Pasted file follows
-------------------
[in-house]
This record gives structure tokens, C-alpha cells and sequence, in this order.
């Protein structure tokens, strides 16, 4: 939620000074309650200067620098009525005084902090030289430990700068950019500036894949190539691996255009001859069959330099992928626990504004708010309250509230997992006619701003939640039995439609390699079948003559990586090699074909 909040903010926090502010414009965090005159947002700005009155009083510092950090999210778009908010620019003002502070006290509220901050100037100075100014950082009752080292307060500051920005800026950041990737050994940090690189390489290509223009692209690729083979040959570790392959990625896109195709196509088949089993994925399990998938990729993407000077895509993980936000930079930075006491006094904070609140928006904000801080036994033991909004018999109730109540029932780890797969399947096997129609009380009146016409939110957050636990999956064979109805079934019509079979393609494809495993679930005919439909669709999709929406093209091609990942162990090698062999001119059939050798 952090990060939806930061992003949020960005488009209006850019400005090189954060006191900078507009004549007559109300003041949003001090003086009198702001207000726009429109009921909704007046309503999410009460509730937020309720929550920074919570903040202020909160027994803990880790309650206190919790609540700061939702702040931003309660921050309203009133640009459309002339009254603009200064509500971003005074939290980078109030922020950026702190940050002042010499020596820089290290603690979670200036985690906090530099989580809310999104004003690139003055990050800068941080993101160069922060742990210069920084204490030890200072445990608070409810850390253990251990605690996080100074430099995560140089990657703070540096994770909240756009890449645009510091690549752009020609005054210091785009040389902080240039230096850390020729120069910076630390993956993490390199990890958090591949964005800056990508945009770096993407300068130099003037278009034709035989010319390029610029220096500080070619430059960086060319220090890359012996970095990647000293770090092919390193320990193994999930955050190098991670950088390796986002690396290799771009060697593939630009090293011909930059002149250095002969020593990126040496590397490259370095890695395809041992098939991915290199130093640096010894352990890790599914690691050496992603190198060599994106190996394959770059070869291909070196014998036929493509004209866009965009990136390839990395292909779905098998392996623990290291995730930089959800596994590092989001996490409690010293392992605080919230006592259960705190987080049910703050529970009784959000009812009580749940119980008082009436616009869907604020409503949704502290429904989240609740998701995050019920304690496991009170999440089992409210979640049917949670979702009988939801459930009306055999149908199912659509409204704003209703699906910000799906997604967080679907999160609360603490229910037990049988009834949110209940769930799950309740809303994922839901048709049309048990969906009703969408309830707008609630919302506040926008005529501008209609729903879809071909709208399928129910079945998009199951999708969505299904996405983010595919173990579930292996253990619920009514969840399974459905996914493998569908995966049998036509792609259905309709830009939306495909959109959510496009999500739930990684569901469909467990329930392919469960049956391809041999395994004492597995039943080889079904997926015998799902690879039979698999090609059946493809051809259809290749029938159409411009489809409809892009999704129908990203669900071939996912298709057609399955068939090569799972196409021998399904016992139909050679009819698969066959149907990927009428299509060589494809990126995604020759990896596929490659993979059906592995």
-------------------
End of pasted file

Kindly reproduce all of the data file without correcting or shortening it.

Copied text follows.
[in-house]
This record gives structure tokens, C-alpha cells and sequence, in this order.
């Protein structure tokens, strides 16, 4: 939620000074309650200067620098009525005084902090030289430990700068950019500036894949190539691996255009001859069959330099992928626990504004708010309250509230997992006619701003939640039995439609390699079948003559990586090699074909 909040903010926090502010414009965090005159947002700005009155009083510092950090999210778009908010620019003002502070006290509220901050100037100075100014950082009752080292307060500051920005800026950041990737050994940090690189390489290509223009692209690729083979040959570790392959990625896109195709196509088949089993994925399990998938990729993407000077895509993980936000930079930075006491006094904070609140928006904000801080036994033991909004018999109730109540029932780890797969399947096997129609009380009146016409939110957050636990999956064979109805079934019509079979393609494809495993679930005919439909669709999709929406093209091609990942162990090698062999001119059939050798 952090990060939806930061992003949020960005488009209006850019400005090189954060006191900078507009004549007559109300003041949003001090003086009198702001207000726009429109009921909704007046309503999410009460509730937020309720929550920074919570903040202020909160027994803990880790309650206190919790609540700061939702702040931003309660921050309203009133640009459309002339009254603009200064509500971003005074939290980078109030922020950026702190940050002042010499020596820089290290603690979670200036985690906090530099989580809310999104004003690139003055990050800068941080993101160069922060742990210069920084204490030890200072445990608070409810850390253990251990605690996080100074430099995560140089990657703070540096994770909240756009890449645009510091690549752009020609005054210091785009040389902080240039230096850390020729120069910076630390993956993490390199990890958090591949964005800056990508945009770096993407300068130099003037278009034709035989010319390029610029220096500080070619430059960086060319220090890359012996970095990647000293770090092919390193320990193994999930955050190098991670950088390796986002690396290799771009060697593939630009090293011909930059002149250095002969020593990126040496590397490259370095890695395809041992098939991915290199130093640096010894352990890790599914690691050496992603190198060599994106190996394959770059070869291909070196014998036929493509004209866009965009990136390839990395292909779905098998392996623990290291995730930089959800596994590092989001996490409690010293392992605080919230006592259960705190987080049910703050529970009784959000009812009580749940119980008082009436616009869907604020409503949704502290429904989240609740998701995050019920304690496991009170999440089992409210979640049917949670979702009988939801459930009306055999149908199912659509409204704003209703699906910000799906997604967080679907999160609360603490229910037990049988009834949110209940769930799950309740809303994922839901048709049309048990969906009703969408309830707008609630919302506040926008005529501008209609729903879809071909709208399928129910079945998009199951999708969505299904996405983010595919173990579930292996253990619920009514969840399974459905996914493998569908995966049998036509792609259905309709830009939306495909959109959510496009999500739930990684569901469909467990329930392919469960049956391809041999395994004492597995039943080889079904997926015998799902690879039979698999090609059946493809051809259809290749029938159409411009489809409809892009999704129908990203669900071939996912298709057609399955068939090569799972196409021998399904016992139909050679009819698969066959149907990927009428299509060589494809990126995604020759990896596929490659993979059906592995």